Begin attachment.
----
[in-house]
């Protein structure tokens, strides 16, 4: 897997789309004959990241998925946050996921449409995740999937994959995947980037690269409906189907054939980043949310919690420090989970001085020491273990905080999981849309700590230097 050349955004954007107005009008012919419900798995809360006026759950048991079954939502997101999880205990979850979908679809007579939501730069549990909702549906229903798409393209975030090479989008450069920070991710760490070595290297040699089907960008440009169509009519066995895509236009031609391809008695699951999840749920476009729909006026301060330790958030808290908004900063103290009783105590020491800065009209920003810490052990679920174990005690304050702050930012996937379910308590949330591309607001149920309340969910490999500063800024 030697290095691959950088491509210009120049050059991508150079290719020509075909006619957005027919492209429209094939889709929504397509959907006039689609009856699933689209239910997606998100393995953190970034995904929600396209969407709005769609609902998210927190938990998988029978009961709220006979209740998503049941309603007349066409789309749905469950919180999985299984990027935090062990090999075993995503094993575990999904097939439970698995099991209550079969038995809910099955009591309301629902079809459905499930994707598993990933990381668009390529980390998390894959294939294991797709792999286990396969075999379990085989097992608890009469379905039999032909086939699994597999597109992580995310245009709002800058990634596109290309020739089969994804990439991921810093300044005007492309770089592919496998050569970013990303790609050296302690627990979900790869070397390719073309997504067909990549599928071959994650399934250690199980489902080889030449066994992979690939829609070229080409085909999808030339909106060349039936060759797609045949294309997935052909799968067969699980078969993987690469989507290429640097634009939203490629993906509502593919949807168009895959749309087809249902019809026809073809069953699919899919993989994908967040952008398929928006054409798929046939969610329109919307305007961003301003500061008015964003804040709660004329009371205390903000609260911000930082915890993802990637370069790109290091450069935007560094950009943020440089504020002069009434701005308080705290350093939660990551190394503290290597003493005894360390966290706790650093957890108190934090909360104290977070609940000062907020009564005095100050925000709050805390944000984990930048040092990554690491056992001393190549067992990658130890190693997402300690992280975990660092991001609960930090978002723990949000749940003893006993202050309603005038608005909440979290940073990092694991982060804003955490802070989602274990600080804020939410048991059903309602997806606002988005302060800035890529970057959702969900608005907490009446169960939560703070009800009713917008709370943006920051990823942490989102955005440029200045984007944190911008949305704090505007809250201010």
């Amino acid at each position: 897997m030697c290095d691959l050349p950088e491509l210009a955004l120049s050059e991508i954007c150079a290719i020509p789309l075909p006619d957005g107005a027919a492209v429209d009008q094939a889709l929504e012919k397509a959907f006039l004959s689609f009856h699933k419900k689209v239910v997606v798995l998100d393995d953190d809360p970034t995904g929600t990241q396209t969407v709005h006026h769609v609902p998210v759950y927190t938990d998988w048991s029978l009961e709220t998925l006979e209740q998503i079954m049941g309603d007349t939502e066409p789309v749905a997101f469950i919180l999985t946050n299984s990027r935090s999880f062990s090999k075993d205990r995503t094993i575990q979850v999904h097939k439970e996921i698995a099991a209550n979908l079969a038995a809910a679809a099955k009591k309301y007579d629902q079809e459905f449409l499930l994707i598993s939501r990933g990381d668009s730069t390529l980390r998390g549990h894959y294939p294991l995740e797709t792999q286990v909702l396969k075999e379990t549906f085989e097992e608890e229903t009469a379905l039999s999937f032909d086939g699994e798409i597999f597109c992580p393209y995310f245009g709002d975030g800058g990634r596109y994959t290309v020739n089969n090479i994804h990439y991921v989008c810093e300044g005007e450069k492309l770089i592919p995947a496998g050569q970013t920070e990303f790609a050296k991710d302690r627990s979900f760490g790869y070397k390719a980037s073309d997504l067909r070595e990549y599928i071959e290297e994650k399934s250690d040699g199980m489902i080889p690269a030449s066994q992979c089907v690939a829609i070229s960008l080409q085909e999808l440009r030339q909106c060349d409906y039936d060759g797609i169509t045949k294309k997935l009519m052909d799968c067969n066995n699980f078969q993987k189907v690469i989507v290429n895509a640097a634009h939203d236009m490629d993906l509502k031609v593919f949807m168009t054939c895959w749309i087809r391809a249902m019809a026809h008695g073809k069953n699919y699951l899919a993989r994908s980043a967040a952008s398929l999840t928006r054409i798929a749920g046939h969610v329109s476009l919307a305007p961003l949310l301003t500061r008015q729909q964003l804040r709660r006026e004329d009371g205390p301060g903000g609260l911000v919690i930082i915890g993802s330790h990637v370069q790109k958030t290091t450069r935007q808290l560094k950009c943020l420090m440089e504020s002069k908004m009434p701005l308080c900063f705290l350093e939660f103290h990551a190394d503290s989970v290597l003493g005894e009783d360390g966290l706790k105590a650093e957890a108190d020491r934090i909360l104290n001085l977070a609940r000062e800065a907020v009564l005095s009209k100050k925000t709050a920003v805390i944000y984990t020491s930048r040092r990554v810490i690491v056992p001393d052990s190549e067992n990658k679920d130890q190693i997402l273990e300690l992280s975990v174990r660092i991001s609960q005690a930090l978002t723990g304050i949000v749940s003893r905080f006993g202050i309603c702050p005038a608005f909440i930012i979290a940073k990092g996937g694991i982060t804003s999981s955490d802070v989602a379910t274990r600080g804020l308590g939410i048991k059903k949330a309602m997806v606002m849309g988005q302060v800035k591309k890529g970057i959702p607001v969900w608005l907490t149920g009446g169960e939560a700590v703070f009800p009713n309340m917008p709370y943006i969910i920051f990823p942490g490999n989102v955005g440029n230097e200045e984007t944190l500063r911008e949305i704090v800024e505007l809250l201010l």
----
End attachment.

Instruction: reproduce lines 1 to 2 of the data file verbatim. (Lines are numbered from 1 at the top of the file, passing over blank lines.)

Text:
[in-house]
């Protein structure tokens, strides 16, 4: 897997789309004959990241998925946050996921449409995740999937994959995947980037690269409906189907054939980043949310919690420090989970001085020491273990905080999981849309700590230097 050349955004954007107005009008012919419900798995809360006026759950048991079954939502997101999880205990979850979908679809007579939501730069549990909702549906229903798409393209975030090479989008450069920070991710760490070595290297040699089907960008440009169509009519066995895509236009031609391809008695699951999840749920476009729909006026301060330790958030808290908004900063103290009783105590020491800065009209920003810490052990679920174990005690304050702050930012996937379910308590949330591309607001149920309340969910490999500063800024 030697290095691959950088491509210009120049050059991508150079290719020509075909006619957005027919492209429209094939889709929504397509959907006039689609009856699933689209239910997606998100393995953190970034995904929600396209969407709005769609609902998210927190938990998988029978009961709220006979209740998503049941309603007349066409789309749905469950919180999985299984990027935090062990090999075993995503094993575990999904097939439970698995099991209550079969038995809910099955009591309301629902079809459905499930994707598993990933990381668009390529980390998390894959294939294991797709792999286990396969075999379990085989097992608890009469379905039999032909086939699994597999597109992580995310245009709002800058990634596109290309020739089969994804990439991921810093300044005007492309770089592919496998050569970013990303790609050296302690627990979900790869070397390719073309997504067909990549599928071959994650399934250690199980489902080889030449066994992979690939829609070229080409085909999808030339909106060349039936060759797609045949294309997935052909799968067969699980078969993987690469989507290429640097634009939203490629993906509502593919949807168009895959749309087809249902019809026809073809069953699919899919993989994908967040952008398929928006054409798929046939969610329109919307305007961003301003500061008015964003804040709660004329009371205390903000609260911000930082915890993802990637370069790109290091450069935007560094950009943020440089504020002069009434701005308080705290350093939660990551190394503290290597003493005894360390966290706790650093957890108190934090909360104290977070609940000062907020009564005095100050925000709050805390944000984990930048040092990554690491056992001393190549067992990658130890190693997402300690992280975990660092991001609960930090978002723990949000749940003893006993202050309603005038608005909440979290940073990092694991982060804003955490802070989602274990600080804020939410048991059903309602997806606002988005302060800035890529970057959702969900608005907490009446169960939560703070009800009713917008709370943006920051990823942490989102955005440029200045984007944190911008949305704090505007809250201010």